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A Glasgow Guide from 'Glasgow Through Foreign Eyes'

Hi everyone, 


My name is Emily and I’m a third-year student here at Strathclyde. Despite my Canadian sounding accent, I am German, and I’ve moved countries every three years of my life. Therefore, I have a lot of experience with adjusting to different cultures; or so I thought. When I moved to Glasgow for my bachelor, I knew that the Scottish accent was something to get used to, but I wasn’t aware that the slang itself was so different that it sounds like another language sometimes. I want to share my experiences as a foreigner about Glasgow, the Scottish, and life here because I think to myself if someone had told me all of these things before moving here, the cultural transition would have been much easier. 


So then why not start with the accent right? Besides the obsessive habit of many Glaswegians to say “aye” instead of yes, aha, or mhm – which on the one hand is kind of sweet but on the other quite annoying sometimes – the word ‘wee’ is something you need to get used to, and fast. I feel like I hear it most in contexts like “my wee sister”, “a wee cup of tea”, or “a wee break”, and that actually makes sense. But just because the Scottish use “wee” doesn’t mean it’s actually “small” (which is what it kind of translates to). It can be used in basically every context just as a filler word, the same way American’s enjoy using “like” (we all know that one person who overuses this word). I love using this example because in the beginning you get secretly so annoyed when your friends use it, and you may then use it to make fun of them, but it joins your vocabulary faster than you may think. Some other slang you will hear often is “minging” like “this is absolutely minging”, which means this is crap, essentially. You will hear this so often in relation to essays and lectures especially, just so you know. And because you will want nights off from all these assignments you will go get “pished”, which is another word for drunk, something you will hear especially the men say a lot.


And since we are on the Scottish slang and cultural bandwagon, let’s discuss Greggs and Irn Bru. If you’ve never been to Glasgow before but plan to move here, you need to learn about Greggs. Now, personally I cannot vouch for a lot of their products; this may be because I am a coffee snob or come from Germany where things kind of coffee chains just have a different quality. But regardless you need to try it to get the full cultural experience, and especially their sausage rolls. They are literally only £1 and not too bad!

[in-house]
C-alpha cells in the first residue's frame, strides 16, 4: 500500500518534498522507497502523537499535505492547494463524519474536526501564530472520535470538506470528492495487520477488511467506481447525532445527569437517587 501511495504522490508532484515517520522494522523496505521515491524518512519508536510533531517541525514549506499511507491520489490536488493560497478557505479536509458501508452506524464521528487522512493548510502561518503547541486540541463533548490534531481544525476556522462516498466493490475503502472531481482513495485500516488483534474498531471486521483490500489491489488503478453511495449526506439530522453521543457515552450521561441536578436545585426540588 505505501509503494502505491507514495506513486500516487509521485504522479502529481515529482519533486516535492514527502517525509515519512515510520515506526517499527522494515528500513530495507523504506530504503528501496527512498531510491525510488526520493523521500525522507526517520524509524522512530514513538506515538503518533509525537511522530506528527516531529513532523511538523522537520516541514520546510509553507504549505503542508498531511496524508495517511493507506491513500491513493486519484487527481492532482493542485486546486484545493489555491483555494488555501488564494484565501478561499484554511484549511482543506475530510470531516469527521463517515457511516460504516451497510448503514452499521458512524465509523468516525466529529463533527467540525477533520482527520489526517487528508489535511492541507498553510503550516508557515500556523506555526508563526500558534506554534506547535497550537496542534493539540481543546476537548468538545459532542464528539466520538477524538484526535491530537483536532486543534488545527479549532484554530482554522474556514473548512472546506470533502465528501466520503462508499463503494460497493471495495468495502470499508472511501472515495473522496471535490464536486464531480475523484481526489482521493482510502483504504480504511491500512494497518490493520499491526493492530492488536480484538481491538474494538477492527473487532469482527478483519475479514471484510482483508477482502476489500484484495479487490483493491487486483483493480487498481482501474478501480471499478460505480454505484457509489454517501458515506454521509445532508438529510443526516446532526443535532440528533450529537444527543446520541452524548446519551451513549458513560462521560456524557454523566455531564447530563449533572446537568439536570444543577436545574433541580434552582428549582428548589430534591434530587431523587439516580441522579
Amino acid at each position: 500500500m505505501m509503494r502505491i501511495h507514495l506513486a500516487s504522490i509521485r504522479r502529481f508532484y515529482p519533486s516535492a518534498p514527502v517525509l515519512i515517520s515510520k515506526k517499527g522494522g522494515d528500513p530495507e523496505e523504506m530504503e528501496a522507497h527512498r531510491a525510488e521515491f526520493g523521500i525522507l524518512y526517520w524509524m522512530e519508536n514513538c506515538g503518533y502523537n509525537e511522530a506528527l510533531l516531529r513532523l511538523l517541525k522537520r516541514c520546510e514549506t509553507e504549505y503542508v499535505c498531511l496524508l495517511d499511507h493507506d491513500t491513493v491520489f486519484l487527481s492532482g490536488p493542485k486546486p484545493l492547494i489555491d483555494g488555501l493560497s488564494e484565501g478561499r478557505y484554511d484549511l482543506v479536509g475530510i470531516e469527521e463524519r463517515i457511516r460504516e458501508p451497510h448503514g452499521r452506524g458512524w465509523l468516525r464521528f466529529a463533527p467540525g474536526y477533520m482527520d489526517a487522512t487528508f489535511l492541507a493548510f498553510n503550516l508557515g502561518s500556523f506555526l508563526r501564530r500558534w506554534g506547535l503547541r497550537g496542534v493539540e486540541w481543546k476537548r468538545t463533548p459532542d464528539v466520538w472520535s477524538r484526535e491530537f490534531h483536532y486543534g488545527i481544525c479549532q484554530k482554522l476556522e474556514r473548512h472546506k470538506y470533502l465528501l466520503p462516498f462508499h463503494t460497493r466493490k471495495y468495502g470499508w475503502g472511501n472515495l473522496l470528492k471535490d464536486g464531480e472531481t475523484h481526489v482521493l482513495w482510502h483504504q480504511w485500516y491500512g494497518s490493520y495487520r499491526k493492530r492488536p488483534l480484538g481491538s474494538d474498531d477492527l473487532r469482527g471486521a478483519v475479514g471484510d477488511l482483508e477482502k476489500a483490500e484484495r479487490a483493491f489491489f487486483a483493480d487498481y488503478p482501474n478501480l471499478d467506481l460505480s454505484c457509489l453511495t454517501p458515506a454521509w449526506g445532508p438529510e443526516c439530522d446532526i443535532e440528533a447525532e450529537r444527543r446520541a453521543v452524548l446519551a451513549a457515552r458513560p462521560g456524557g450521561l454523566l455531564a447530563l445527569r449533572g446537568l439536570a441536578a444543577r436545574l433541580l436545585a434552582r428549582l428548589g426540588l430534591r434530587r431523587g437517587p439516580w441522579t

Speaking of coffee, it’s very important to know that the British are the biggest consumers of instant coffee. If you don’t know what that is it’s basically soluble powder coffee where you just pour hot water on top and there you go. It’s quick and easy, and above all extremely cheap, which is why it’s so appealing to the British. And as students, most of us can’t afford fancy coffee machines, but trust me when I say that instant coffee bears no resemblance to even simple filter coffee. So, if you are a coffee snob, I highly suggest that you stay away from the instant version. 

When it comes to Irn Bru, this is something I also can’t vouch for. It’s an orange soft drink that is part of the Scottish culture probably more than the Kilt is at this point, and it is as uniquely flavored as its colored. It tastes like fuzzy bubblegum, so if you enjoy that kind of flavor then you will love it. I however, along with many of my other European friends cannot stand the taste.  


Something else I learned the hard way when I moved here is that cars do not care about pedestrians. Whether or not this is new to you depends on your culture, but in Germany and a lot of European countries, the pedestrian are first always. When turning right (well here its left because the UK drive on the other side for some unknown reason), cars need to wait for pedestrians to cross the street and watch out for them before they can go. Here that is not the case. Cross walk lights are designed so that they are never on at the same time as the car traffic lights, because cars just don’t care. And I honestly mean that they will just run you over if you are not careful. So if you are European like me, be aware of that and be careful on the streets. 


These are just some let’s call them ‘beginners guides’ to Glasgow that I wish I had known before moving here. In future articles I plan to discuss topics like Student life tips and tricks and more fun facts about the Scottish that I’ve picked up in the last year and a half I’ve lived here. I hope you enjoyed reading this, whether you are foreign like me or a Scottish national. If you did, then please check out my blog at and I hope you tune in again next time. 


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